EARLY, EARLY ALL IN THE SPRING: Perhaps the most wide spread of all English Ballads in Ireland. The words were often altered for political purposes especially in reference to the Rebellion of 1789. David's version gives the Irish rendering of the original ballad known to Cecil Sharp as "Died for Love."
WHEN I WAS SINGLE: A Northumbrian song probably imported into Ulster during the 19th Century when during the period of the Ameri can Civil War the English cotton industry found itself with no raw material and its textile workers came to Ulster to work at the linen. The mac is a variant on "Master McGrath."
THE IRISH GIRL: A pastorelle, that is, a Jove song beginning in the French manner "As I walked out. . . . " It originates in Wexford where the river mentioned in the first verse is called the Blackwater. (The song is also known as "Blackwaterside.") The present tide was given to the song by Joyce in "Old Irish Folk Music and Song." The tune is one of the most characteristically Irish tunes in the whole range of folksong.
FAN-A-WINNOW: This is an amalgam of verses from two songs (one of them "B" For Barney: see Side A, Band 1). The words are set to a hymn tune common in the 19th century. The title refers to the turning of the big fan that kept the moist air circulating through the mill to save the linen yarn from becoming too dry and brittle.
Notes by Sean O'Boyle (A musician and Gaelic scholar of the County Armagh)
DAVID HAMMOND was born and bred in Belfast and the tang and quickness of that town's speech are in his voice. But a singing voice needs more than efficiency and definition, am the extra dimension in David's singing may come from a longing backward towards his Co. Derry and Co. Antrim ancestry, the line of the melody hankering for the line of what Louis MacNeice called "the pre-natal mountain". In his case, the, mountain would probably be Wild Slieve Gallen Brae, although he might also find iron The Banks of Claudy, a song which he learned at his mother's knee.
The style is personal and the personality northern, northern enough to be at home in Donegal where he has a house, or in "the green fields of Keady" in Co. Armagh (The Granemore Hare); but at the same time he can take his ease where the intonations of the Scottish and English traditions are more audible, in Bonny Woodgreen, for example, or in the company of The Gipsy Laddie, or with that crowd of roughs on The Giant's Causeway Tram.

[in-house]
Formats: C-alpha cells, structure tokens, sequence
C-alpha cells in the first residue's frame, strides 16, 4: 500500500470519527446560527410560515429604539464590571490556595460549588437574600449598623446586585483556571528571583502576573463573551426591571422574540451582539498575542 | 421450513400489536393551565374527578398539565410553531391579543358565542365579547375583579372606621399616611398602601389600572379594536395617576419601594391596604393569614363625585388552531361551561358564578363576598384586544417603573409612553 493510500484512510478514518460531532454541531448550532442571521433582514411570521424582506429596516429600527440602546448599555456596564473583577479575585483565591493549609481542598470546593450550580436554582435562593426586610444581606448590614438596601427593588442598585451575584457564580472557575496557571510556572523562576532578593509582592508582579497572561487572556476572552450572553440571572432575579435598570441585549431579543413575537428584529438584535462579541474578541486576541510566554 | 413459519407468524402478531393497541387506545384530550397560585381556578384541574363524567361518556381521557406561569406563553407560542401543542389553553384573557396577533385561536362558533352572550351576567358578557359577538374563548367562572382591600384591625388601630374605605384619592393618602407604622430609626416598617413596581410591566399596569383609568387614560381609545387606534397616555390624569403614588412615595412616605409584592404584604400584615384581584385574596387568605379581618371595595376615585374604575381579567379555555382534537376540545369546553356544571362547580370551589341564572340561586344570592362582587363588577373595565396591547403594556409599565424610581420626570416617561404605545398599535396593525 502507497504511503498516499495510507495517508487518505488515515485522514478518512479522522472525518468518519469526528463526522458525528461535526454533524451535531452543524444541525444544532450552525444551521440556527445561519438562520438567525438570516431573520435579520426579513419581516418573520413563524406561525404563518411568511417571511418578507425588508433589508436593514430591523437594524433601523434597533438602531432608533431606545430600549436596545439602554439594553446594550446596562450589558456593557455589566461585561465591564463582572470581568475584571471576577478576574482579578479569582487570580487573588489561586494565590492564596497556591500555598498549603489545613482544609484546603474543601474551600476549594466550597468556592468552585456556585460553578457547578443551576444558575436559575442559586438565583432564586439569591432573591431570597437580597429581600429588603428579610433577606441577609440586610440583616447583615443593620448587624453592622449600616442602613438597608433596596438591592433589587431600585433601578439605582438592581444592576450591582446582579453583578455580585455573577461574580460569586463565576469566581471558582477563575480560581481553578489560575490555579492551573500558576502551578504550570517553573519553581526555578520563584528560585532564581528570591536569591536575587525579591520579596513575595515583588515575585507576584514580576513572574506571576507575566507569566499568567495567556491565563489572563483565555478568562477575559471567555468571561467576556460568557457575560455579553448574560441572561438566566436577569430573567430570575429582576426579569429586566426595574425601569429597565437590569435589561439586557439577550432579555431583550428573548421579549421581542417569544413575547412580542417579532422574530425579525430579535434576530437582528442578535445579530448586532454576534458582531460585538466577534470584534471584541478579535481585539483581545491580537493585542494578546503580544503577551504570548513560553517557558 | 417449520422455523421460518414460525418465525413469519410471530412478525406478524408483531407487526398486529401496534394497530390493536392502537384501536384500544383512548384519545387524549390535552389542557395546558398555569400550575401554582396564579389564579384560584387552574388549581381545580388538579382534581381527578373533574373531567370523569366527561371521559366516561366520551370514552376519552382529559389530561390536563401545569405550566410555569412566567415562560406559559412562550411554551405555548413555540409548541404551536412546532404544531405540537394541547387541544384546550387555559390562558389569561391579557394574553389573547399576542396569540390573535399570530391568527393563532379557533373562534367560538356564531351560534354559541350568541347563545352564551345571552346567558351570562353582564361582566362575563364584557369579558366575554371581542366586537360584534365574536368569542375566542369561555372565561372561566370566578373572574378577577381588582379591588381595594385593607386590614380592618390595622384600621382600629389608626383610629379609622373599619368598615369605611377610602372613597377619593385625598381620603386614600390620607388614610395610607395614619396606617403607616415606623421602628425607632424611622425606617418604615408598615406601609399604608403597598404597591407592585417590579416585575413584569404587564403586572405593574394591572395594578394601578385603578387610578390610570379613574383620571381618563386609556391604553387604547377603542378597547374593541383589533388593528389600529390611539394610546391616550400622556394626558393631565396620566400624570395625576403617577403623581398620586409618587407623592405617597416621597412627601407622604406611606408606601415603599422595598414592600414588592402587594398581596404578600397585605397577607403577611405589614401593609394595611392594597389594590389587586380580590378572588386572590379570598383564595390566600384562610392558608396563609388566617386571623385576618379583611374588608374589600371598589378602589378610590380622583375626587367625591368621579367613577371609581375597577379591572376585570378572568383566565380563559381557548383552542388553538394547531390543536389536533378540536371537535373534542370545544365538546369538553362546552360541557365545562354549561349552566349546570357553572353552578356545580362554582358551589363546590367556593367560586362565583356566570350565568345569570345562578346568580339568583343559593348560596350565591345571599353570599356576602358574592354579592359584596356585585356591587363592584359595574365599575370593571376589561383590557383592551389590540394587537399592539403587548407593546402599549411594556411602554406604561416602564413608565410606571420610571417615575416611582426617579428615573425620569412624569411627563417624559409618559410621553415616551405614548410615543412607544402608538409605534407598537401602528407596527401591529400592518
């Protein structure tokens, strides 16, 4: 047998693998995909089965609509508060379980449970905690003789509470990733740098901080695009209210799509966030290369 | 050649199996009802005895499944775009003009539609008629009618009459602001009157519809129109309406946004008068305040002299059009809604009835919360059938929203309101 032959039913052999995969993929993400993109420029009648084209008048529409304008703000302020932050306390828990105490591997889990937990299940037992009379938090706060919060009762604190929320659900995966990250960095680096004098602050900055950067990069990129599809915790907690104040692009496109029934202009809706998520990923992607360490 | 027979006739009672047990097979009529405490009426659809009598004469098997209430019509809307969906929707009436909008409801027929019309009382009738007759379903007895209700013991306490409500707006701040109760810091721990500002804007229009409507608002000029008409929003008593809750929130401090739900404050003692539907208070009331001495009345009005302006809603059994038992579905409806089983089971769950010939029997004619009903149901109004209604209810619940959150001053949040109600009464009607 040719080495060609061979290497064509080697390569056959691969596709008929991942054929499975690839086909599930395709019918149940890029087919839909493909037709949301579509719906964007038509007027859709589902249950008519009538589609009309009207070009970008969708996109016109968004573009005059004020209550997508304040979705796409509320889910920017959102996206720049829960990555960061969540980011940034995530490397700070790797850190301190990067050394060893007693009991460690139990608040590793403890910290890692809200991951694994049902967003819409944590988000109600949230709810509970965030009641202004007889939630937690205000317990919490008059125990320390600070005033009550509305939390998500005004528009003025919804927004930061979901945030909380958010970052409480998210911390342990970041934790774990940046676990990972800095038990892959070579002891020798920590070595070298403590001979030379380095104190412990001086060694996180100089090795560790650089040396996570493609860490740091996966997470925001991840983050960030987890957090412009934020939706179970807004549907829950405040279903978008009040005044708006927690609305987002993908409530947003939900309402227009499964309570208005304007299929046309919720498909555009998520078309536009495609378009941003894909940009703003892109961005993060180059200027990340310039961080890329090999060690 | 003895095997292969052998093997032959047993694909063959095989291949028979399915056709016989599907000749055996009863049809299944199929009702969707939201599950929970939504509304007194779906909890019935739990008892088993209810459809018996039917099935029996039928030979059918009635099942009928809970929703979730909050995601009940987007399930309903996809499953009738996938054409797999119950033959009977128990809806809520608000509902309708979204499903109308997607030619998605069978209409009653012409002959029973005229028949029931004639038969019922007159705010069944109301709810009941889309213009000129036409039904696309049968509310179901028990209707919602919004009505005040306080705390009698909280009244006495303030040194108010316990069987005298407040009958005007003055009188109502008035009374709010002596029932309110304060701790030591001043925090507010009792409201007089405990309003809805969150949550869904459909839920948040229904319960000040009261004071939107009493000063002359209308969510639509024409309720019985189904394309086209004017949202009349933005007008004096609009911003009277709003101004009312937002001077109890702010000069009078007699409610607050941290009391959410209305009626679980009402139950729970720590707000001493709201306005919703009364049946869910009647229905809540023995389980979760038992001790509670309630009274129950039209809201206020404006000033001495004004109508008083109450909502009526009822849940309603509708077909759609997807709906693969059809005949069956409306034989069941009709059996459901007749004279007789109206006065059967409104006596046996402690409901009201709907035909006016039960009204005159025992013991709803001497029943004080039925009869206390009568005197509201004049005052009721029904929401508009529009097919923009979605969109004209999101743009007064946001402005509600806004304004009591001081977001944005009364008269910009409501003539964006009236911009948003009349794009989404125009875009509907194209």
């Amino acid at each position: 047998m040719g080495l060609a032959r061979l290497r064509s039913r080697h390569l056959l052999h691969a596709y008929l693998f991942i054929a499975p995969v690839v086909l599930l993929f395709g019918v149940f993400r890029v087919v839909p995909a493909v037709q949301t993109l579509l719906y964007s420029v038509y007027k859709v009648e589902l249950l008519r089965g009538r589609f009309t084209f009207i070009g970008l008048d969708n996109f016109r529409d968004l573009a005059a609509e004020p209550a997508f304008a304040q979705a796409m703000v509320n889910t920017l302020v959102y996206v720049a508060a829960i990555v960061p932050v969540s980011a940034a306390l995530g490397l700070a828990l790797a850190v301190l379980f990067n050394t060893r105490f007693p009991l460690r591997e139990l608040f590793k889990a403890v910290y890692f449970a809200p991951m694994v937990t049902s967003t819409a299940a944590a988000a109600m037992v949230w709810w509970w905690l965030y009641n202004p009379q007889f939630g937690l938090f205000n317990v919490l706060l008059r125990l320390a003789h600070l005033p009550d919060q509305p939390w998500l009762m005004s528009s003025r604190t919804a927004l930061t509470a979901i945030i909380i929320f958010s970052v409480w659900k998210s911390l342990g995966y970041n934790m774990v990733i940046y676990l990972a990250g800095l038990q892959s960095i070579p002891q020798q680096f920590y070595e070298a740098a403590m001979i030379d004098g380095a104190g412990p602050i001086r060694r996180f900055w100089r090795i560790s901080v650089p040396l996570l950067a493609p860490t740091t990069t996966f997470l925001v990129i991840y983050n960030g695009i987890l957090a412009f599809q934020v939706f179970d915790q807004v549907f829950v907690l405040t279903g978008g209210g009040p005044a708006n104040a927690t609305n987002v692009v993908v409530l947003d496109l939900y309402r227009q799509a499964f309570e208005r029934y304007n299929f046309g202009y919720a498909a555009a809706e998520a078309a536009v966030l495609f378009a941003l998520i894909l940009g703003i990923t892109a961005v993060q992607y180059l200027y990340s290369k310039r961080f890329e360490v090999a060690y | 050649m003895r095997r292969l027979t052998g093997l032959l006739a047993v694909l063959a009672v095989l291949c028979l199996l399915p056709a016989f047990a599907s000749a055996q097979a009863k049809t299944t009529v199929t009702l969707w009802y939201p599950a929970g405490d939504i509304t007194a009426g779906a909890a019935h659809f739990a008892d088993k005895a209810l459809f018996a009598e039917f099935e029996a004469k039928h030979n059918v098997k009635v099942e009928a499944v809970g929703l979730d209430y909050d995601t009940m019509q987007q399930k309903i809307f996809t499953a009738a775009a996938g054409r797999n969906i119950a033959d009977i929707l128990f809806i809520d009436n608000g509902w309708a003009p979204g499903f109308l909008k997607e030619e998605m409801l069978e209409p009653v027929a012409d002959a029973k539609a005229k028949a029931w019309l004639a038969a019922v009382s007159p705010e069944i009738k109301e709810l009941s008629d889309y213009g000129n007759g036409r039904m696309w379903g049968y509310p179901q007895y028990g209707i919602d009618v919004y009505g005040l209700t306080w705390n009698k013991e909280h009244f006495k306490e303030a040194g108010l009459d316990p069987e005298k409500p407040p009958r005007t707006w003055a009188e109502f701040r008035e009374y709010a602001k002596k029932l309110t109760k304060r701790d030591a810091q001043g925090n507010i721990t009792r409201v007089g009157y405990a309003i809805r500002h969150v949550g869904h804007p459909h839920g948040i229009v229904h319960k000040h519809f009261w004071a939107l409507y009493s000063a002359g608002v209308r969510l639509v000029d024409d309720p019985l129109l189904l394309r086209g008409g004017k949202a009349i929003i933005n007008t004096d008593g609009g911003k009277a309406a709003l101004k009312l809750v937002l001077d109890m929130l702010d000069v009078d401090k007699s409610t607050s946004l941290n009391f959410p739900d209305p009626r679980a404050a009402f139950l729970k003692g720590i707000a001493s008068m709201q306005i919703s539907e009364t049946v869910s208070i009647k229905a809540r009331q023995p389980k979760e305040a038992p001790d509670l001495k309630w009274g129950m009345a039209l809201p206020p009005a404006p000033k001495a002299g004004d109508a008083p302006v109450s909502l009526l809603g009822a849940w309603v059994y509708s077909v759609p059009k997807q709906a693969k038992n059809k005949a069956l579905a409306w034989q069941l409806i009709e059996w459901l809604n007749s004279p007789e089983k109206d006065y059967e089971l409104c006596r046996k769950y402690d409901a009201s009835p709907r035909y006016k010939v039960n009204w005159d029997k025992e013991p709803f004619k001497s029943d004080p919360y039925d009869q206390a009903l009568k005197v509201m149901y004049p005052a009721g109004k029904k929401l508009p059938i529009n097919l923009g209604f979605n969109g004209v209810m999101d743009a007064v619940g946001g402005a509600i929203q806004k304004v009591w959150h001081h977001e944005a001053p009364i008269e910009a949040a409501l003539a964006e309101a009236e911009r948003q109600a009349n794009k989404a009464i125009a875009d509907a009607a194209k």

David Hammond, in other words, is not conservative in his attitude to tradition or traditions, but radically creative. It is not the "purity" of the material that matters to him, not its ethnic culture quotient, its scholarly provenance: rather it is the scope it offers the voice for exultation or repining, for the play of feeling, for human touch. There is a moral vision implicit in the pitch of that voice, an impatience with systems, a calling into the realm of pure freedom. No wonder he sings the children's songs as if he owned them.
Because of the deep connections that have been discerned between folk-song and social protest or national feeling, many good singers go at their material with an attitude that is pious, if not solemn as it any revelling or rascality were a symptom of callous bourgeois individualism. Yet to raise a song as if it were a clenched fist is to underestimate the revolutionary power of song itself, its power to move and pleasure and affect those depth, of the personality where attitudes begin. Song, like the Sermon on the Mount, is a matter of revelation and celebration. So while there is nothing doctrinaire in the choice of material here, there is something more important,. an instinctive sympathy that appears in many guises; in the tenderness of the Cruel Mother, the pathos of Matt Hyland, and the tragic lift of The Bonnie Earl of Moray.
Any art is a matter of intuition and technique but perhaps Dónal Lunny's art has to be even more so. He must take a finished style and finish it again, replenish what is already replenished. The reciprocity and generosity, the heart in his work with David Hammond and the musicians, make this record memorable, convincing, valuable.
My Aunt Jane: Probably the best loved of all Belfast street songs. The front parlour converted, the redbrick terrace house became the wee shop', the provender of tea, sugar, sweet milk, candles, potatoes, safety pins, soap and, of course, 'conversation lozenges'.